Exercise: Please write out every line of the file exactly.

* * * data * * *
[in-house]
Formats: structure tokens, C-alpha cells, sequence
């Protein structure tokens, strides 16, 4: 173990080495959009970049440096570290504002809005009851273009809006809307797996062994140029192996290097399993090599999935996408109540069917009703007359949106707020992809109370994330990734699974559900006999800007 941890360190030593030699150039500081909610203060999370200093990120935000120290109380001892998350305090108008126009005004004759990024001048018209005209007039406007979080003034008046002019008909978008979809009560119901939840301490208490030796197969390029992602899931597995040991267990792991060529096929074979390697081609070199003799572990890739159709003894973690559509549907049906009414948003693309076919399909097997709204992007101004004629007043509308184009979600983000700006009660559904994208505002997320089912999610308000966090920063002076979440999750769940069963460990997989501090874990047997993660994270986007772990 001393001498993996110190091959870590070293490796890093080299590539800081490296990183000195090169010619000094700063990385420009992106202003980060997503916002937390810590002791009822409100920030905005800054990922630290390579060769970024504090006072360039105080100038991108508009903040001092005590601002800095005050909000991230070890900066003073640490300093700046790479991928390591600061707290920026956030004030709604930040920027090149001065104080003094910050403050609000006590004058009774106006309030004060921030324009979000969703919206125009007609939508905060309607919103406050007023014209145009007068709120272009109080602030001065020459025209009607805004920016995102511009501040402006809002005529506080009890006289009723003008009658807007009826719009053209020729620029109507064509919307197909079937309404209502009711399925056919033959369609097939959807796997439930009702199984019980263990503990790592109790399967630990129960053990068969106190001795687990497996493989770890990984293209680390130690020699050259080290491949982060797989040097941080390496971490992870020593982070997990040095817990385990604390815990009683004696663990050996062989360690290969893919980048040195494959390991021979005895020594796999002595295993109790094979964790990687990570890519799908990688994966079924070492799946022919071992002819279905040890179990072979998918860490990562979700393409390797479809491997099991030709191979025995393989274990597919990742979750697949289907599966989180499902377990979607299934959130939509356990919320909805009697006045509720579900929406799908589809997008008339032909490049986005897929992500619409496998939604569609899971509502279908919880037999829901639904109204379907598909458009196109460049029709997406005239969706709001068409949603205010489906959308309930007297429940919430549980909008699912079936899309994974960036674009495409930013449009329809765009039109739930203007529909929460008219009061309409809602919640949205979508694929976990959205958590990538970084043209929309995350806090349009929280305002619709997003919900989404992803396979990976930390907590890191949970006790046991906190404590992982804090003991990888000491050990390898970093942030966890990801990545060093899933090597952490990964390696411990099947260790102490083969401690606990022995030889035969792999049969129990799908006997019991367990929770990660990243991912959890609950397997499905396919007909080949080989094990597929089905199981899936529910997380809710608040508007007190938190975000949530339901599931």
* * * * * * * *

[in-house]
Formats: structure tokens, C-alpha cells, sequence
């Protein structure tokens, strides 16, 4: 173990080495959009970049440096570290504002809005009851273009809006809307797996062994140029192996290097399993090599999935996408109540069917009703007359949106707020992809109370994330990734699974559900006999800007 941890360190030593030699150039500081909610203060999370200093990120935000120290109380001892998350305090108008126009005004004759990024001048018209005209007039406007979080003034008046002019008909978008979809009560119901939840301490208490030796197969390029992602899931597995040991267990792991060529096929074979390697081609070199003799572990890739159709003894973690559509549907049906009414948003693309076919399909097997709204992007101004004629007043509308184009979600983000700006009660559904994208505002997320089912999610308000966090920063002076979440999750769940069963460990997989501090874990047997993660994270986007772990 001393001498993996110190091959870590070293490796890093080299590539800081490296990183000195090169010619000094700063990385420009992106202003980060997503916002937390810590002791009822409100920030905005800054990922630290390579060769970024504090006072360039105080100038991108508009903040001092005590601002800095005050909000991230070890900066003073640490300093700046790479991928390591600061707290920026956030004030709604930040920027090149001065104080003094910050403050609000006590004058009774106006309030004060921030324009979000969703919206125009007609939508905060309607919103406050007023014209145009007068709120272009109080602030001065020459025209009607805004920016995102511009501040402006809002005529506080009890006289009723003008009658807007009826719009053209020729620029109507064509919307197909079937309404209502009711399925056919033959369609097939959807796997439930009702199984019980263990503990790592109790399967630990129960053990068969106190001795687990497996493989770890990984293209680390130690020699050259080290491949982060797989040097941080390496971490992870020593982070997990040095817990385990604390815990009683004696663990050996062989360690290969893919980048040195494959390991021979005895020594796999002595295993109790094979964790990687990570890519799908990688994966079924070492799946022919071992002819279905040890179990072979998918860490990562979700393409390797479809491997099991030709191979025995393989274990597919990742979750697949289907599966989180499902377990979607299934959130939509356990919320909805009697006045509720579900929406799908589809997008008339032909490049986005897929992500619409496998939604569609899971509502279908919880037999829901639904109204379907598909458009196109460049029709997406005239969706709001068409949603205010489906959308309930007297429940919430549980909008699912079936899309994974960036674009495409930013449009329809765009039109739930203007529909929460008219009061309409809602919640949205979508694929976990959205958590990538970084043209929309995350806090349009929280305002619709997003919900989404992803396979990976930390907590890191949970006790046991906190404590992982804090003991990888000491050990390898970093942030966890990801990545060093899933090597952490990964390696411990099947260790102490083969401690606990022995030889035969792999049969129990799908006997019991367990929770990660990243991912959890609950397997499905396919007909080949080989094990597929089905199981899936529910997380809710608040508007007190938190975000949530339901599931």